In the courts – company fined for not having Environmental Permit

We have been helping a Bradford Poultry Slaughterhouse submit a late Environmental Permit application, after they had a scary visit from the Environment Agency pointing out that they required one.

Food sites are different from chemical factories, because there is a 50 tonne per day or 75 tonne per day threshold (depending on type of food produced), before a permit is required, so it is easy to get over the limit almost without noticing. Chemical companies of all types are required to hold a Part A permit if they manufacture by reaction, whereas formulators (ie only physical mixing) are exempt form EPR unless they come under other conditions such as having more than 50 cu m per day effluent.

Despite submitting an application as quickly as possible, the EA gathered evidence from the site records to show that our clients had been running over the permit limit for several months. As a result they were taken to Magistrates Court and fined £9,000 plus costs, reduced to £6,000 plus costs on the grounds of economic hardship. For details, see

This outcome was considerably better than potential penalties, which are:

Magistrates Court; maximum £50,000 fine and/or 6 months imprisonment
Crown Court; maximum unlimited fine and/or 2 years imprisonment
It is understood that the reasons for a comparatively low fine were:
As the breach had occurred in the previous year, when the maximum fine was £20,000 at Magistrates Court, this figure became the starting point for negotiations between the barristers acting for both parties
It was a technical breach of the regulations, and no actual environmental harm had been caused
As soon as the breach had been pointed out by the EA, we were hired to help them write an urgent Environmental Permit application; and in fact they had already received their Permit by the time of the Court Case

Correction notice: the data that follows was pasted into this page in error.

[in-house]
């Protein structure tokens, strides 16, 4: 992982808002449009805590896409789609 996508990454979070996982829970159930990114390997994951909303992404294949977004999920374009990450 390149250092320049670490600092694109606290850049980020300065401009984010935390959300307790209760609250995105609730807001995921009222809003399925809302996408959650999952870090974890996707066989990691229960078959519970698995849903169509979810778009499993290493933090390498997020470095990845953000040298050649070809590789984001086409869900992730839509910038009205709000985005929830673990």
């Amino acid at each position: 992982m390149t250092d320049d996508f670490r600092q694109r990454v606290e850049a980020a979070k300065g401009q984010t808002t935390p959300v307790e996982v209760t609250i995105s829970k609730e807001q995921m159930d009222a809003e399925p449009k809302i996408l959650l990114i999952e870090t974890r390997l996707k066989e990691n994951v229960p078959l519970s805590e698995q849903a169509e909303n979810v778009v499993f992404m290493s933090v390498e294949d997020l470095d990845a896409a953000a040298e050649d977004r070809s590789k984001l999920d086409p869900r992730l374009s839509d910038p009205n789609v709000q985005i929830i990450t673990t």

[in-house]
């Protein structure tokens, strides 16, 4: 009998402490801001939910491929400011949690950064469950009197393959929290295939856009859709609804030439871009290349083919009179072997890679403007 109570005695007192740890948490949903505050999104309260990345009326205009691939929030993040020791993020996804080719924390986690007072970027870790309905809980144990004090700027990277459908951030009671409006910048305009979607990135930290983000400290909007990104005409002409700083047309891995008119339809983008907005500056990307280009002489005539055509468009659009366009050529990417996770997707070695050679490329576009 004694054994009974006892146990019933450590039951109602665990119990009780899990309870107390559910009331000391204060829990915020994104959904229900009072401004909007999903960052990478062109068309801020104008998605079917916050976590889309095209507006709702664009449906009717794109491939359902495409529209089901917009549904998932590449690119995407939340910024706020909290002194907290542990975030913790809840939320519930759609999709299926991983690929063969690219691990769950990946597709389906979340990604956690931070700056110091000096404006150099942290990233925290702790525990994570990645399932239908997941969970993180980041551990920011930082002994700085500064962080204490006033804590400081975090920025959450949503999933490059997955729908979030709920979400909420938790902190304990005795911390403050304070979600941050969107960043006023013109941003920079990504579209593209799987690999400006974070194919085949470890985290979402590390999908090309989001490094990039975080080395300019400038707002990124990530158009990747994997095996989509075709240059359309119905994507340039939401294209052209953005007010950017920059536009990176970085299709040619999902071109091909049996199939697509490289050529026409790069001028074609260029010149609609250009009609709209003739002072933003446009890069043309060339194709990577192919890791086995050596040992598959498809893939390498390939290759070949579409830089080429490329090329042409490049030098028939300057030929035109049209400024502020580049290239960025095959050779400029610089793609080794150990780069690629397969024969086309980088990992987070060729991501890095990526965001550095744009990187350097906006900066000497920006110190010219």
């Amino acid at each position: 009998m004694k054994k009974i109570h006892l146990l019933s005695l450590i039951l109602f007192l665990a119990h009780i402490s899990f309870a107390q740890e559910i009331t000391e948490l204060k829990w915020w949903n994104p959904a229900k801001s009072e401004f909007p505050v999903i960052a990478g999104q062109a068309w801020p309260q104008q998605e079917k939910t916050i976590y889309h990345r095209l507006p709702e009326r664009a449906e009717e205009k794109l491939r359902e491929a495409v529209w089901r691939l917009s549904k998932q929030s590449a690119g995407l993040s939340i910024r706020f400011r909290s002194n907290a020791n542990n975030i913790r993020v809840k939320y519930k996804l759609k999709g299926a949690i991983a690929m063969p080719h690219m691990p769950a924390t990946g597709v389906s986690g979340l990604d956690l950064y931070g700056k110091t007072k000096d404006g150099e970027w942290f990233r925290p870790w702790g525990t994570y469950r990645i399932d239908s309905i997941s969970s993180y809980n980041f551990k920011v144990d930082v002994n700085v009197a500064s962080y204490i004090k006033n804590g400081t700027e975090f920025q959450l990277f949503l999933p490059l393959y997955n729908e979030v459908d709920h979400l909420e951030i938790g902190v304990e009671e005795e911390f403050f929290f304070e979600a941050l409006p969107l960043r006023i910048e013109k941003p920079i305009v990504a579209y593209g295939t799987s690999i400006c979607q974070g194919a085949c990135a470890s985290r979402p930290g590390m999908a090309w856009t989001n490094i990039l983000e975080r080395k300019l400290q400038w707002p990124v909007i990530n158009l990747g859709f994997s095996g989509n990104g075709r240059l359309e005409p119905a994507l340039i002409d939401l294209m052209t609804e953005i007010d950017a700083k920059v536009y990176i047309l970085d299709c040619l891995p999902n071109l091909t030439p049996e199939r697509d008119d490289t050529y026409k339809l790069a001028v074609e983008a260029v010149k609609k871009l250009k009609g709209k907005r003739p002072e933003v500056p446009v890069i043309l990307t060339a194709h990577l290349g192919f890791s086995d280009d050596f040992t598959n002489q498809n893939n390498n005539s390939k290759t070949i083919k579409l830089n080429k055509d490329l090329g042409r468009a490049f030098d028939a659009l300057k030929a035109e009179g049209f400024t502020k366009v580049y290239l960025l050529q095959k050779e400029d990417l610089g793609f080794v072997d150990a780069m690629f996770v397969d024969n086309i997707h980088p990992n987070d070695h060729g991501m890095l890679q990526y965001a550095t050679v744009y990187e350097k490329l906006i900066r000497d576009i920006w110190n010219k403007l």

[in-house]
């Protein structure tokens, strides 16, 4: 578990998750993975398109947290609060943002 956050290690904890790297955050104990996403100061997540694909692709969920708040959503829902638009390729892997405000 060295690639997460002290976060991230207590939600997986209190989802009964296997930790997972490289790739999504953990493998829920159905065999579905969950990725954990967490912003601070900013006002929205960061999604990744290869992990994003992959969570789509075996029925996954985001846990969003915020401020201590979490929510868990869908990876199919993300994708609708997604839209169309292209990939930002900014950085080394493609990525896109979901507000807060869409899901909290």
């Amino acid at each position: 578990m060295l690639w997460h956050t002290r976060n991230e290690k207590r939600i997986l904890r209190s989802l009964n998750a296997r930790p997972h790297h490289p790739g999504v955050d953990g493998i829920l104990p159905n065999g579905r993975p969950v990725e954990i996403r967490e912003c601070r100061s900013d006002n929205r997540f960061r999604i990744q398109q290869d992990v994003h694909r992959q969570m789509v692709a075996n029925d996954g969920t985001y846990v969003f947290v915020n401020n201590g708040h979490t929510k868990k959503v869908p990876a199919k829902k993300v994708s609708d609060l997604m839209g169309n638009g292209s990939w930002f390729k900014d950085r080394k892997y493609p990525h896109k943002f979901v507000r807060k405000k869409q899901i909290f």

Our clients have co-operated with the EA at every stage of the investigation
If any of our readers are in a similar position to these clients, i.e. that they think they might need an Environmental Permit, the worst thing you can do is try to avoid the situation. Sooner or later, you will be caught, and the longer you’ve been without a permit, the more severe the penalties are likely to be (“pour encourager les autres”).

We recommend that anybody who might be in this situation should check Schedule 1, Part 2 of the Environmental Permit Regulations, 2007, at For companies who are in the chemicals or dyestuffs sector, a rule of thumb is that if you are a REACH registrant for manufacturing, you should also hold an Environmental Permit, because eligibility under both regulations depends on making chemicals by reaction.

If you think you might need a Permit, and have missed the original PPC deadline for application, you must either stop manufacturing immediately, or contact the Environment Agency on 0870 8 506 506 to talk to the Pollution Inspector for your area.

In the event that you do need to have a permit to operate, you will definitely need to obtain one as soon as practicable, and it is probable that you will be prosecuted and fined, but there may be mitigating circumstances which will allow the Inspector to exercise discretion.